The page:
Nearly nine years after his conviction for the kidnapping, rape and murder of Woodstock, Ont., eight-year-old Tori Stafford, Michael Rafferty is now being accused by a relative of contributing to his own mother’s death from behind bars.
When Rafferty was moved from a maximum-security facility to the medium-security La Macaza Institution in Quebec, Tori Stafford’s family was enraged.
Her father Rodney’s anger at that development was well-documented.
Watch the full Crime Beat (click here) episode of Tori Stafford: Never Forget this Saturday, March 20 on Global TV.
Just months earlier, he had found out Tori’s other killer, Terri-Lynne McClintic, had been moved to an Indigenous healing lodge in Saskatchewan, a move reversed by the federal government after widespread public outcry and protest.
Despite the same outcry in Rafferty’s case, then-public safety minister Ralph Goodale held firm, insisting the institution was no less secure than other facilities and that it specializes in treating sex offenders like Rafferty, who has remained there ever since.
“Their whole goal is to try to make it lighter for or make it easier for the criminal to rehabilitate, to get back out onto the streets,” said Rodney Stafford, visibly angry.
“And they’ve totally left victims out in the shadows.”
Seeing Stafford’s disappointment reflected in media reports and interviews, an unexpected ally stepped in to assist in his calls for a reversal. A relative of Rafferty’s, speaking to Global News on condition of anonymity, contacted Stafford to tell him he would fight on his behalf.
“We started writing the government, asking them for an opportunity to explain what we found that was going on, why Michael should probably be in a maximum security facility as opposed to a medium security,” he said.
That relative alleges the convicted killer had been extorting money from his own mother from behind bars for years.
“There was phone calls saying that he had been in the infirmary, (and that) his mother needed to provide money for protection,” he alleged.
“(Michael Rafferty) had been reaching out to his mother on a regular basis and getting money sent to him and sent to what seems to be inmates’ spouses, claiming that he was fearful of his life, that he had owed people … This is sort of the personality that he’s had his whole life. Manipulative. Knows how to sort of sway people’s opinions pretty easy.”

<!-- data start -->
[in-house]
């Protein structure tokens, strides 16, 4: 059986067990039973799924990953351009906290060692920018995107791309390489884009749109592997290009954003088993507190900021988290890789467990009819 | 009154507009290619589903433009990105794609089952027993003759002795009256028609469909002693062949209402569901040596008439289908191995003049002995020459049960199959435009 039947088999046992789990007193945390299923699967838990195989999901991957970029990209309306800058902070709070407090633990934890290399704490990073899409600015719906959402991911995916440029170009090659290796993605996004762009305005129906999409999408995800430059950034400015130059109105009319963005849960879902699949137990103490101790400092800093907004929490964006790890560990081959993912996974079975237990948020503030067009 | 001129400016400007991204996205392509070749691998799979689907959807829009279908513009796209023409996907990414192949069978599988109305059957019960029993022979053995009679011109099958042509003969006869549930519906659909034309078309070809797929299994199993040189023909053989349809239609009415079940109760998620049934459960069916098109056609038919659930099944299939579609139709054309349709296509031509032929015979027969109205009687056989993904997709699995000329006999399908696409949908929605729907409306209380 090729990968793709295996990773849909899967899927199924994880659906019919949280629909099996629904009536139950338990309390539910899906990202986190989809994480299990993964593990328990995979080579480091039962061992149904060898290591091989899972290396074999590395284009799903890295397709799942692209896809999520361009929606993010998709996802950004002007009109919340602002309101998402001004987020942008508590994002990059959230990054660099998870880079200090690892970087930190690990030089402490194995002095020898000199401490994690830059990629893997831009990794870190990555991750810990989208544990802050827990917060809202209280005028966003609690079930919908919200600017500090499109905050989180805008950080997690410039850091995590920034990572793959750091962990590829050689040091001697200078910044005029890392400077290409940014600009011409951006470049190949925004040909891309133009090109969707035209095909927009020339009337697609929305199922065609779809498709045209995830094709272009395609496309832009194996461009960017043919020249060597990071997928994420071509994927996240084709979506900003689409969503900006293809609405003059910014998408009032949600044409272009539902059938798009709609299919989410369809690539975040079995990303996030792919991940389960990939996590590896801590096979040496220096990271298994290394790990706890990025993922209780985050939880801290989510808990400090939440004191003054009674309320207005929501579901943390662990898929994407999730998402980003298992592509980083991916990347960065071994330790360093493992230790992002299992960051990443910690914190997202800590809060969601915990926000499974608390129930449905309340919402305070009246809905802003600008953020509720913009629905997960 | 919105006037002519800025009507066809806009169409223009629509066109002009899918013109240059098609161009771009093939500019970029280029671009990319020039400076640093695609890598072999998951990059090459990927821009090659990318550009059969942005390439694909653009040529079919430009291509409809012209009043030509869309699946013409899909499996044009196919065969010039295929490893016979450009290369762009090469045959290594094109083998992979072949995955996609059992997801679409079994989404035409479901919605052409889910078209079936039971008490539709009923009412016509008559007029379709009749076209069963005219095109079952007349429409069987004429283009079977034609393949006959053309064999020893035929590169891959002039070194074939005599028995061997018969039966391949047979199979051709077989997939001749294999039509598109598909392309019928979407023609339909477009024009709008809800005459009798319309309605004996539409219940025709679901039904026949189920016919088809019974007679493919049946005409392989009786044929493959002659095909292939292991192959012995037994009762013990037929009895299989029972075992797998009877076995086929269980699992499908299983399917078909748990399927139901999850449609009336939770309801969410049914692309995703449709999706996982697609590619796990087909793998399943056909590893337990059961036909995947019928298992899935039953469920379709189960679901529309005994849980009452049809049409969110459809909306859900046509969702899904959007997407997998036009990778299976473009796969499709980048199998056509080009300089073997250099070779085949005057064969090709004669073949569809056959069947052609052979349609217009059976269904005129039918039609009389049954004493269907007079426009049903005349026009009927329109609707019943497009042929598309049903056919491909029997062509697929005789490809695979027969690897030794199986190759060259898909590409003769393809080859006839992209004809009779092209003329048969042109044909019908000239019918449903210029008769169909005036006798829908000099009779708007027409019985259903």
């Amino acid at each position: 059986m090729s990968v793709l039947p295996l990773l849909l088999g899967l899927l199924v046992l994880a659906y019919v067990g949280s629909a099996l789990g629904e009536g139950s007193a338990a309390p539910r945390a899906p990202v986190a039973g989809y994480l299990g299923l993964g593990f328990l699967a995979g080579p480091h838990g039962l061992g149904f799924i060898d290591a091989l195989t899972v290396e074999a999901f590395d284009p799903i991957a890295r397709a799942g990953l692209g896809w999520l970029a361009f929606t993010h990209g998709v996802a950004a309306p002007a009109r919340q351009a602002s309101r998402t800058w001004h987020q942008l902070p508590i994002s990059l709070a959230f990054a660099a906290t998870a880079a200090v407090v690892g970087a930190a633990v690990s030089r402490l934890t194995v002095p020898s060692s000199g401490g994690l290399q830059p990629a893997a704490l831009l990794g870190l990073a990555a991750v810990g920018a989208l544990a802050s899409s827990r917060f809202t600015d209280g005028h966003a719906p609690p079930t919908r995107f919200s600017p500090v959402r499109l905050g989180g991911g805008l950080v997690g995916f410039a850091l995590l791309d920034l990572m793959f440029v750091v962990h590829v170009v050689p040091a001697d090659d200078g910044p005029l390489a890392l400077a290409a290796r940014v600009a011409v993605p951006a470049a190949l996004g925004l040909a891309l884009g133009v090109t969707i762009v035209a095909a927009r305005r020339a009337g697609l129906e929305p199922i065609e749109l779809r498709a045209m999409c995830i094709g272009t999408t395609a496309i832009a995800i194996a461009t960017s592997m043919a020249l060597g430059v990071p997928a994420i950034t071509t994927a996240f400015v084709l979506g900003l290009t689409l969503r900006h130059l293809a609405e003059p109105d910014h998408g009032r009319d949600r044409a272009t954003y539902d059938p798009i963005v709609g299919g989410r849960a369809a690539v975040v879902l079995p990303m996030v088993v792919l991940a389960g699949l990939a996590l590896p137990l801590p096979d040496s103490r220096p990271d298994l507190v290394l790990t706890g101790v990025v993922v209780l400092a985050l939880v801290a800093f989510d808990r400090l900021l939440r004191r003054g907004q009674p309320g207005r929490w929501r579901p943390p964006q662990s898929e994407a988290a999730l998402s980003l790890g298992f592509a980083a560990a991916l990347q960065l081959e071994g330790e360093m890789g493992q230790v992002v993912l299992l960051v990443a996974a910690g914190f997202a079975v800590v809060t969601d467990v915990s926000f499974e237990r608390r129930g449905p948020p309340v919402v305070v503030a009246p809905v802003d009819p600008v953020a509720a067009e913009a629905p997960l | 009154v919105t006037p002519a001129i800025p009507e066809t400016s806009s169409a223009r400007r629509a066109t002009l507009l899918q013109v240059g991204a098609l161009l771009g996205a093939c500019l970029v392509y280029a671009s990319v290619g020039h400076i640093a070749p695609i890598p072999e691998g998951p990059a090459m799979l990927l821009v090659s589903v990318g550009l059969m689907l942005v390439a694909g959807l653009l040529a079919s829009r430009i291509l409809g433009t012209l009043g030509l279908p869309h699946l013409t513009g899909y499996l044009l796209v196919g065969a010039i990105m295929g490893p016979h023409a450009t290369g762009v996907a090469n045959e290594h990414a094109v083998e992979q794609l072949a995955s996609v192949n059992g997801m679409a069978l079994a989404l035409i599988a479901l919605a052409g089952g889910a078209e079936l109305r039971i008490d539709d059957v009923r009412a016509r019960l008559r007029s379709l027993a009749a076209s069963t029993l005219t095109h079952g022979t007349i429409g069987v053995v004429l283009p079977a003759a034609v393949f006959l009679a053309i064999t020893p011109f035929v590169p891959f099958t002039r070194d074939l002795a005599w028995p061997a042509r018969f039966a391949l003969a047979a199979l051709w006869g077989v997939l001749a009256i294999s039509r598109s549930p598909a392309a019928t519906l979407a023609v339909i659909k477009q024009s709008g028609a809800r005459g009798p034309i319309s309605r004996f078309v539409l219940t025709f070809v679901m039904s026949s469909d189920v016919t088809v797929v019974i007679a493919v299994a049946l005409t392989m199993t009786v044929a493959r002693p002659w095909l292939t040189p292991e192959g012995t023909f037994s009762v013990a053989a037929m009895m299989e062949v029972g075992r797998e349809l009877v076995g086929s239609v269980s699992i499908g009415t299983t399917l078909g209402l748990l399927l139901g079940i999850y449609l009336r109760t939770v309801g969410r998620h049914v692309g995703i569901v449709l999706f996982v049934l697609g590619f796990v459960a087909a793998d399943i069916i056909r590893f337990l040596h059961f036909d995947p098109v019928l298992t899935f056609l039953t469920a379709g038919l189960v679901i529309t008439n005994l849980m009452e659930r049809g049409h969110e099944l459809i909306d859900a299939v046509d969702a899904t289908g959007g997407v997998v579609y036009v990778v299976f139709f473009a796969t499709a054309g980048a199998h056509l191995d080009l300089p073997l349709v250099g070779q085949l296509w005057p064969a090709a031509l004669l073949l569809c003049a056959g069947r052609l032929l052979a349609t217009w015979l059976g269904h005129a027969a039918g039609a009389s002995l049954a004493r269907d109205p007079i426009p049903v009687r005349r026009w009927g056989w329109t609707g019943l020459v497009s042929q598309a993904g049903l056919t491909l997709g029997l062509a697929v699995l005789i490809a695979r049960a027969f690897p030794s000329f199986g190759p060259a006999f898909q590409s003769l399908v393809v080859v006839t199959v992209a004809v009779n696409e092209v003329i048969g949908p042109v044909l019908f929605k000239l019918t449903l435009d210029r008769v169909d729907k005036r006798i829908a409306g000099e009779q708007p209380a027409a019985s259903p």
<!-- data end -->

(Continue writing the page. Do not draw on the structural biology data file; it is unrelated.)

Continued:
The convicted killer’s relative, who says he has had contact with Rafferty since his conviction but not for more than two years, claims Rafferty was attacked in custody once, but that he was not in constant danger as he claimed.
Instead, he says Rafferty was manipulating his mother, playing on her fears to help him pay back other prisoners for favours — things allegedly as simple as buying junk food from the prison canteen.
The relative provided Global News with a large folder filled with copies of cheques and money order receipts from 2014 to 2018. It’s a collection he says represents just a fraction of the documentation Rafferty’s mother, Deborah Murphy, kept.
“That’s not all of it … We’ve got boxes and boxes of them,” he told Global News.
“There’s probably the equivalent of $20-25,000, $30,000 worth of money sent through to other people out there.”
The money appears to be sent to people mostly in Quebec, but as far away as British Columbia. Rafferty’s mother lived in Kitchener, Ont., and her family says she had no connections in other parts of Canada and that they do not recognize any of the names on those papers.
Global News tracked down and contacted several of the people listed on the documents but none of them would corroborate the relative’s claims. A request was also made for comment from Michael Rafferty himself, but he refused.
His relative said he repeatedly asked Correctional Service Canada (CSC) to stop the calls for money while they were happening but that they continued. He also claims he had an email conversation with officials at the service for most of 2019, sending them details and copies of those receipts, but “we have yet to hear anything further from that.”
In a statement about the allegations, a CSC spokesperson tells Global News “we do take action in reviewing information brought to our attention, including from victims and families,” but citing the Privacy Act, CSC says it is, “unable to comment on the specifics of an offender’s case.”
Ms. Murphy died in August 2018 of a heart attack. She was 60 years old and had suffered from previous health issues.
“The stress of the constant phone calls and the struggle financially to try and keep supporting (Michael Rafferty) in prison was just too much for her when she passed away,” claimed the relative that spoke to Global News.
“His grandmother, her mother, passed away shortly thereafter. Once his mother was unable to facilitate finances to him, he started approaching his grandmother to do that … Our family 100 per cent hold him accountable for both their deaths.”
Rafferty’s relative hopes sharing his story publicly will reopen the conversation about Rafferty’s move to medium security in solidarity with Tori Stafford’s family. He has even been in direct contact with Rodney Stafford to express his support.
“It’s very disheartening,” says Stafford about the allegations.
“To know that his family is willing to make those steps as well to do what’s right in this case, I couldn’t appreciate it any more.”
None of the claims made by Rafferty’s relative have been proven.